Note that the case against economic abstraction for security deposits is better in the context of a mandatory minimum bond size policy, since the protocol itself will need to do price discovery to compare the relative prices of tokens to determine minimum bond sizes in each token in a fair manner.
Against economic abstraction of transaction fees
In this section, I will assume that the blockchain protocol in question has no mandatory fee policy, and that there is no fee distribution policy. This omission is for the sake of brevity — there is no way that economic abstraction is easier to reason about in the context of either of these policies. Instead I will assume that transaction fees are paid directly from clients to the validator who produced the block from which the transactions were executed.
For validators wanting to accept transactions
Validators must engage in price discovery (for a given token) to decide which fees offered by clients (in that token) are too cheap in price to justify their inclusion in blocks. If they want to maximize their potential to earn revenue, they must do price discovery in every protocol-compliant token that clients are trying to use to pay transaction fees. This makes the validators’ job more complicated.
For clients wanting to make transactions
Clients must query validators directly or by looking at their blocks to discover what prices in what tokens they are willing to accept in the various protocol-compliant tokens. They must then engage in price discovery to decide which tokens to purchase in order to get the best deal on transaction fees, at least if saving the money is worth the effort. This makes client transaction-making logic more complex.
Note that the case against economic abstraction for transaction fees gets better in the context of a mandatory fee policy, since then the protocol itself will need to do price discovery to compare the relative prices of tokens in order to set the required fee for each token in a fair manner.
Against economic abstraction of token issuance
Token issuance is an important part of guaranteeing the economic security of most blockchain protocols that are publicly known today. In the context of economic abstraction every protocol-compatible token must be issued for security.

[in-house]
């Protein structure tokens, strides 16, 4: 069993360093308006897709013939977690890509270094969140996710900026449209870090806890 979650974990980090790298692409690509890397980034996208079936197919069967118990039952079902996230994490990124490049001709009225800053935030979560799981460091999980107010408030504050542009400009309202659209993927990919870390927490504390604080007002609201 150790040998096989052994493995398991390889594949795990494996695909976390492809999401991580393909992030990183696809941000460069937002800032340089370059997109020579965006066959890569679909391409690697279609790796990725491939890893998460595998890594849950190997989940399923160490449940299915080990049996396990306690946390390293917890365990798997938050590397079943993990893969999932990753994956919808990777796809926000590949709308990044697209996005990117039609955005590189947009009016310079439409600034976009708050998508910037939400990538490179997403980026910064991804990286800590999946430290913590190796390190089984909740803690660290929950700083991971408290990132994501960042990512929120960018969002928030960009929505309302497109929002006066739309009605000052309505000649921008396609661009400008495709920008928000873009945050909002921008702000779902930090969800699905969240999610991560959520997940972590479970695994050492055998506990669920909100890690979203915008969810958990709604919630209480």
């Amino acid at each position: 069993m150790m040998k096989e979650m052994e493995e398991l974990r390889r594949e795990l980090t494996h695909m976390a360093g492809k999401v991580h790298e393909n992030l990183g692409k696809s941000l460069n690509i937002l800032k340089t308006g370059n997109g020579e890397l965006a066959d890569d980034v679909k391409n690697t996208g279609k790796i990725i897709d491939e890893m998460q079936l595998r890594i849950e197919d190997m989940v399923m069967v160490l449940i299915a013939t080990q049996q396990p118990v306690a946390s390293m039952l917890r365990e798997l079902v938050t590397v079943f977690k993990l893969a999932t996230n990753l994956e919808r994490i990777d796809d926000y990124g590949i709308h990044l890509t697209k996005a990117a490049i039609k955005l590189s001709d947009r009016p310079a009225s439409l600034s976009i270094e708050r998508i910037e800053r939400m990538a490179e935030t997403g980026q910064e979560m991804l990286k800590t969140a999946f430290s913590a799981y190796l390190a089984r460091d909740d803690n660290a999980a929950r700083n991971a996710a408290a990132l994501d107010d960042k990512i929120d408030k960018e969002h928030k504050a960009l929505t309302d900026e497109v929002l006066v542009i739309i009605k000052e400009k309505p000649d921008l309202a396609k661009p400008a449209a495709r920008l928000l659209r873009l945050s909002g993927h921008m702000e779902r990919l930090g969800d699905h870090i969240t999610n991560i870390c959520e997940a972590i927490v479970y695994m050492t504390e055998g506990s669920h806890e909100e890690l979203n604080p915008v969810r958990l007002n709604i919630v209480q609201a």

Insofar as clients must reason about economic security as a function of issuance, they must (at least) do extra-protocol price discovery in order to understand the price of the protocol’s issuance. This complicates client calculations of economic security.
This discussion omits discussion of price volatility of and correlation between the various protocol tokens, and of risk-aversion of clients. Each of these factors are important and make the economic security calculation even more difficult and complex.
The attack surface on all of the calculations described above include attacks on the order books of any exchange/broker with non-negligible volume.
Price discovery is extra-protocol reasoning, and in practice (at least in the short term) will involve queries to the Poloniex API. This changes the nature of the trust model of the safe authentication of the economic security of the blockchain protocol.
Economic abstraction, while at first brush seems like an elegant ideal (especially from the point of view of the aesthetics of a computer scientist), will dramatically increase the complexity of the economic calculations of clients and validators.
By increasing the attack surface and changing the trust model of economic security calculations, it reduces security for everyone.
IMHO, economic abstraction is an exceptionally bad idea.